2004 Volkswagen Jetta GLi

While the GTi, and more recently “R” models, have enjoyed the Volkswagen performance limelight, in the background has been an equally fun and nearly as capable sedan. Since the A1 chassis, Volkswagen has offered the same underpinnings with slightly different style in the betrunken Jetta (clever, that), and just like the GTi there have been some special models along the way. For example, the Wolfsburg Limited Edition “Helios” GLi was one of my favorite 80s VWs, with the beautiful blue color matched on the BBS RA alloys and uniquely striped Recaro seats. While the Mk.3 model lost the GLi in favor of the upscale GLX VR6 models, the GLi made a triumphant return in the Mk.4. As with the Golf, it was available with either VR6 or 1.8T turbocharged powerplants, and in fact the Jetta got an undercover screamer in a 24V version of the VR6 not offered in the Golf. Today, though, we’re taking a look at the equivalent of the 20th Anniversary Edition GTi in the Jetta lineup:

CLICK FOR DETAILS: 2004 Volkswagen Jetta GLi on eBay

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337-off: 2002 Volkswagen GTis

Let’s discount, just for a moment, the reputation of the fourth generation water-cooled, front engined platform from Volkswagen. Yes, they’re known for not having the best build quality, and they were a bit pudgy. The electrics were sketchy and Volkswagen’s venerable 1.8T, which found its way into nearly every VAG product in the late 90s and early 00s, is certainly not without fault. But in many ways, the Mk.4 platform offered some exciting options for the Volkswagen faithful. First, the introduction of the turbocharged engine into the platform redefined the possibilities of the hot hatch. It was available not only in the top-spec GTi, but you could get a 4-door 1.8T, too – a first for Volkswagen, who had offered hot 4-door hatches in Europe but not the U.S. previously. Then, in 2002, Volkswagen upped its game even more with the introduction of the 25th Anniversary Edition in Europe. “But the GTi didn’t come out until 1983” U.S. fans said, forgetting that 1977 was the launch year of the 1.6 original in Europe. It seemed, for some time, that the U.S. would get snubbed again. After all, it wouldn’t be very smart for them to offer a 25th Anniversary Edition of a car that didn’t exist here, and “19th Anniversary” doesn’t have the same ring. But then, at the New York Auto Show in 2002, Volkswagen surprised U.S. fans by offering the near-identical package to them. The name was the GTi 337 Edition; the name harkened back to the original project code for the Golf GTi. Beefed up with 180 horsepower, a 6-speed manual, an awesome set of Recaro seats, aero tweaks and with some awesome shot-peened BBS RC wheels, it was an instant hit. Volkswagen sold 1,500 of these models to U.S. fans, and then when they had sold out, recreated the magic in 2003 with colorful options in the 20th Anniversary Edition. Today we’re looking at the 337 though, and I’ve found three for sale in varying states. 13 years on, are these hot hatches still appealing?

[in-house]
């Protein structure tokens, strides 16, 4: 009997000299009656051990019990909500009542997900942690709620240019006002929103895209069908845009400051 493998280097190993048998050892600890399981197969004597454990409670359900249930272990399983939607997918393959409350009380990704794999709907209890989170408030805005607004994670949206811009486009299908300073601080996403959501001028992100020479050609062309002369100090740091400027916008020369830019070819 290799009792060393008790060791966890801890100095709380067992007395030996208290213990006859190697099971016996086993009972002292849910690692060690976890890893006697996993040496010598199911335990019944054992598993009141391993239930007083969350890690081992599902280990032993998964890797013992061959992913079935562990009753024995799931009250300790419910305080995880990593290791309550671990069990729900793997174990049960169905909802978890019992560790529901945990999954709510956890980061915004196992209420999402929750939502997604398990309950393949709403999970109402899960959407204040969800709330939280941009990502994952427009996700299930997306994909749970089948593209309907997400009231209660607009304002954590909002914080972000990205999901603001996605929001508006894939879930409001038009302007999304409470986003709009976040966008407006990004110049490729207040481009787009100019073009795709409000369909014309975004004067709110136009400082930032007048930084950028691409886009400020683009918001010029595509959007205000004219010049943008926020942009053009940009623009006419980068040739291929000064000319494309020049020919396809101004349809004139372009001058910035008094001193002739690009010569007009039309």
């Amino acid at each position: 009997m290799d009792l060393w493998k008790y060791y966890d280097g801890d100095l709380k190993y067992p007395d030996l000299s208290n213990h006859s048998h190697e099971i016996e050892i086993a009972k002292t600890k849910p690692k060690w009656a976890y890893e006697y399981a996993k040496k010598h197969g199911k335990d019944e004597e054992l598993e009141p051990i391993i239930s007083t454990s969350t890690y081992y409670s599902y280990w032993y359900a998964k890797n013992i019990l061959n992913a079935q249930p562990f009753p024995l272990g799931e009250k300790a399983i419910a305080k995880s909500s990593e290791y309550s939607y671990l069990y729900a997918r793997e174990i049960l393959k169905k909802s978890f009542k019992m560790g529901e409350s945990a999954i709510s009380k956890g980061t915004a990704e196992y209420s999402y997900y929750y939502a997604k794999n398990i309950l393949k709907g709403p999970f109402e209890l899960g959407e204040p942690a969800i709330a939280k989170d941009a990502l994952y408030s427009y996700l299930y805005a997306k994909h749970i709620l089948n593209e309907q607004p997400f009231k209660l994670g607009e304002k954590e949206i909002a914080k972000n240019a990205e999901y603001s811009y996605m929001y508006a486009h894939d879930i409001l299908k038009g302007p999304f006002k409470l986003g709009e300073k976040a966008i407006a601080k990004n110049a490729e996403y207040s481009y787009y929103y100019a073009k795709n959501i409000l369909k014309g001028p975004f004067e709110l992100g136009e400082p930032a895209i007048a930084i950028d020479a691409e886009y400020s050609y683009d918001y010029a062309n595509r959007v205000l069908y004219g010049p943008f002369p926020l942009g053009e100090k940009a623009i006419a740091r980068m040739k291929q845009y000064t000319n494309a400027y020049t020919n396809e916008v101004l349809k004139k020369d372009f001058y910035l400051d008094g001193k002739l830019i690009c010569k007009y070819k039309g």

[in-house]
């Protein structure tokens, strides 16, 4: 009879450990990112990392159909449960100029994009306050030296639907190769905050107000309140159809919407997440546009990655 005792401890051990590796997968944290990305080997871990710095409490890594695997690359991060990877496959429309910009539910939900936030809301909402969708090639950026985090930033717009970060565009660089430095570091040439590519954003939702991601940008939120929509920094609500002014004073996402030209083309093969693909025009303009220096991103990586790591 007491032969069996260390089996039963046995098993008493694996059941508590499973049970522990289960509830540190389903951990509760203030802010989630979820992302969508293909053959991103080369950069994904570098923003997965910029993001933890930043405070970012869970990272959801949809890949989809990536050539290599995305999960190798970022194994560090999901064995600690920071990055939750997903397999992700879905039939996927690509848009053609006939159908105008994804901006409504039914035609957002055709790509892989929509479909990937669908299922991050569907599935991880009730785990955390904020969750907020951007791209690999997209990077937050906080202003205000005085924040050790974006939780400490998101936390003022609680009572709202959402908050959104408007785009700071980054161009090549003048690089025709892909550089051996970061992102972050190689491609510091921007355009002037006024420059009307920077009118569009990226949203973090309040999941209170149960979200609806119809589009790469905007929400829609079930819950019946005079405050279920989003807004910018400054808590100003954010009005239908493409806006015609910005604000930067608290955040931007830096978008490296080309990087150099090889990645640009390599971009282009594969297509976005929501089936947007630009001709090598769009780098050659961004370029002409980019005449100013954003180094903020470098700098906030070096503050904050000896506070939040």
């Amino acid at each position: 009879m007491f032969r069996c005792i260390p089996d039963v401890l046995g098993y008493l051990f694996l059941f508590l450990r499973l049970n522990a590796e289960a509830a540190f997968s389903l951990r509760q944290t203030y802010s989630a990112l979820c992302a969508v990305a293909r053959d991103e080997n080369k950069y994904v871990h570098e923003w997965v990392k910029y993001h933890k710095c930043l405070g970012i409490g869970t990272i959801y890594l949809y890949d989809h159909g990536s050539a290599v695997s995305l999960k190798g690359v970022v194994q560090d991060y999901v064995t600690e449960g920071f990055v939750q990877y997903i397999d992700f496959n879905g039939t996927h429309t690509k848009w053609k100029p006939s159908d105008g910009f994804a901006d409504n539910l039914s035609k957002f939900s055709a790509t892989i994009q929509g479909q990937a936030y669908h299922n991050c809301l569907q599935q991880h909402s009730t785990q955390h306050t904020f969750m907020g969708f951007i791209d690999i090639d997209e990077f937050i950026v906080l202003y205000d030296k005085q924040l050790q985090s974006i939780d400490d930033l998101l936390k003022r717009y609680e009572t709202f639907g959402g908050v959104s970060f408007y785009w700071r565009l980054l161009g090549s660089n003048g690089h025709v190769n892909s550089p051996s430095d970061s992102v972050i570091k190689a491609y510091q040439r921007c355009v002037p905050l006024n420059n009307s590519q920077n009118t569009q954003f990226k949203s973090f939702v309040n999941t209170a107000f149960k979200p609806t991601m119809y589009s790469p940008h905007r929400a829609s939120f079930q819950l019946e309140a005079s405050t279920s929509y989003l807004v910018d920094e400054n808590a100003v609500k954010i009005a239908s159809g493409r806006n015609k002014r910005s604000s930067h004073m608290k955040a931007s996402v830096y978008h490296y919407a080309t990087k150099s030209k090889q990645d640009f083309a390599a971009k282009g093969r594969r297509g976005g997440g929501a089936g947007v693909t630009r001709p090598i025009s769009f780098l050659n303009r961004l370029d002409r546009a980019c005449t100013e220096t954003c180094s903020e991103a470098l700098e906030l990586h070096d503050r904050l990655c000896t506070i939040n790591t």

CLICK FOR DETAILS: 2002 Volkswagen GTi 337 on eBay

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